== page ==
Verd suffered an additional accident just before Christmas in 1949. While working in his garage, his overalls caught fire from an acetylene torch. His already injured leg was further damaged. He was hospitalized with third degree burns. Once released from the hospital, Ella, who had nursing experience, cared for him. His recovery took several months. Despite his physical limitations, Verd continued to work and be active in church work and civic activities. Eventually, hindered by the aches and pains of age, injury, and rheumatism, the large garage became too much work for him. He sold the land, but retained one small garage where he worked for several additional years. After 50 years in the automobile repair business in Orem, Verd finally retired in 1970.
Verd’s philosophy of life is recorded in his personal history, “I’ve always felt that doing more than my share was very important. I’ve been very involved in civic affairs and served as city councilman and also as president of the Orem City Chamber of Commerce. I’ve also loved teaching in the LDS Church. The gospel doctrine class and the high priests group have both seen many years of Sunday mornings with me. Not only in religion but in every aspect of our lives I’ve found education to be very important. I’ve always regretted not getting a college degree because I’m sure this experience would have opened many doors for me. But I know that the greatest influence in any family is a strong religion. The ties the church forms can conquer any problem. If we hold together as families we will always have friends and counselors amid us to help.” Verd was also known for his compassion for others with disabilities. There are many stories of his care and financial help to those with special needs and to struggling student couples. Alvin Verd Washburn passed away September 2, 1980 at the age of 83.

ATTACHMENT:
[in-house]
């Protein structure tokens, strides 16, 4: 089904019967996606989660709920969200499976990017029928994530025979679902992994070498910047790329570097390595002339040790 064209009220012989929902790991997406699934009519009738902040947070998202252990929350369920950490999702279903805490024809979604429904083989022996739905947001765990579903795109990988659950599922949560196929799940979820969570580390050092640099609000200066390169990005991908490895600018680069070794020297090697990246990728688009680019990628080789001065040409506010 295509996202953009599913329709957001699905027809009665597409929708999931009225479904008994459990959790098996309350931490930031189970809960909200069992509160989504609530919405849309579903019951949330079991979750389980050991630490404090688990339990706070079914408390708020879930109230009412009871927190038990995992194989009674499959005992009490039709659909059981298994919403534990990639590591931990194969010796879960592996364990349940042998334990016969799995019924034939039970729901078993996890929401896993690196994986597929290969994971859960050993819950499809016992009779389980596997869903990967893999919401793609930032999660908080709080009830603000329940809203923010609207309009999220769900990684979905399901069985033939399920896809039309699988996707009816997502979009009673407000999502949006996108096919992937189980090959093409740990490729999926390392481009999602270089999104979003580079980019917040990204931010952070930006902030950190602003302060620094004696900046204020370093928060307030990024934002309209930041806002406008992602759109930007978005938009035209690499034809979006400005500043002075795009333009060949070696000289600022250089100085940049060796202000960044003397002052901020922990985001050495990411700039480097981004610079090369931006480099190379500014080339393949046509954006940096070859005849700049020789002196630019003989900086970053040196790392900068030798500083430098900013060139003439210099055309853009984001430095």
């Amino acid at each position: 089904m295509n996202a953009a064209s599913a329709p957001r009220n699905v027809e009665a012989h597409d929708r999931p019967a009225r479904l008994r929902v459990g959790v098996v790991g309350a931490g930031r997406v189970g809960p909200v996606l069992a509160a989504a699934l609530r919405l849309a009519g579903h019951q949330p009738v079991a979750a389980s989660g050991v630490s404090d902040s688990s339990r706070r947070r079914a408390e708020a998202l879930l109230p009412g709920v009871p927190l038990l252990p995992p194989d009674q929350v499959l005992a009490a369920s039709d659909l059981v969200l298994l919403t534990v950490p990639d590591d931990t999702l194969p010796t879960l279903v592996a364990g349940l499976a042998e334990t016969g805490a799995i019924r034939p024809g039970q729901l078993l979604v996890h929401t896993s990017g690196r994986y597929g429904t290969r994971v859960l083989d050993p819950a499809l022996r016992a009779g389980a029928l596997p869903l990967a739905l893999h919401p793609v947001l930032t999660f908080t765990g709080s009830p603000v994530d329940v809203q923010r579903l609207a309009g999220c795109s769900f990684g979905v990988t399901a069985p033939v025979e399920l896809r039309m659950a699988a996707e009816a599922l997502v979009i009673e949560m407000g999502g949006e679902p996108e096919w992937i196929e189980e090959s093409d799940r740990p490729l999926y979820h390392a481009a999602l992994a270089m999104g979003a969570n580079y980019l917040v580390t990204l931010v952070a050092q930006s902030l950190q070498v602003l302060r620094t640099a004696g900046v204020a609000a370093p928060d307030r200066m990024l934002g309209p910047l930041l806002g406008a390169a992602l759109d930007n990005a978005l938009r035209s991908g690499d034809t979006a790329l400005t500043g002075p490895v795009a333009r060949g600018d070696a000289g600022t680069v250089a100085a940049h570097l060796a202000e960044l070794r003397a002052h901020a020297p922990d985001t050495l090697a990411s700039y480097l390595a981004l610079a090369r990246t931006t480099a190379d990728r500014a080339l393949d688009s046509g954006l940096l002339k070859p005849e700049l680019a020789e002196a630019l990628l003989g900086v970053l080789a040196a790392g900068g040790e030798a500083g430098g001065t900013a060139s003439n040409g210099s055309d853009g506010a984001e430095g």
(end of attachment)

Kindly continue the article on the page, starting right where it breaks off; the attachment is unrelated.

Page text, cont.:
Sister Lela was born August 31, 1899 and died October 4. Jesse was in the mission field when the death occurred.
 Alvin Marrott was born in Duchesne, Utah, May 15. 1921. He received training in heavy equipment repair, and was an aircraft mechanic in World War II. He owned and operated car dealerships in Orem for (successively) Fiat, Toyota, and Datsun (Nissan). Alvin married Juna Louise Christiansen June 15, 1951. They had five children Jerry, David, Mark, Michael (who was born with a congenital heart defect and lived just 11 weeks), Carl, and Shellee. His wife Juna Christiansen was diagnosed with cancer in early 1989, she died October 16,1990. Alvin suffered from serious heart problems. He died suddenly on March 10, 1992, following complications from a minor surgical procedure.
 Betty was born January 5, 1924 in Orem, Utah. She moved to Los Angeles in 1943 to attend Woodbury College. She married Robert N. Neidhamer in Dallas, Texas on October 19, 1947. Betty and her husband resided in the Los Angeles area for most of their marriage except for three years of residence in San Francisco. Betty was an accountant for Shell Oil Company. Robert was a corporate sales manager for Beverly Hills Transfer and Storage. In 1984, they retired and moved to Palm Desert. Robert passed away July 29, 1986. Betty continues to live in the Palm Desert home.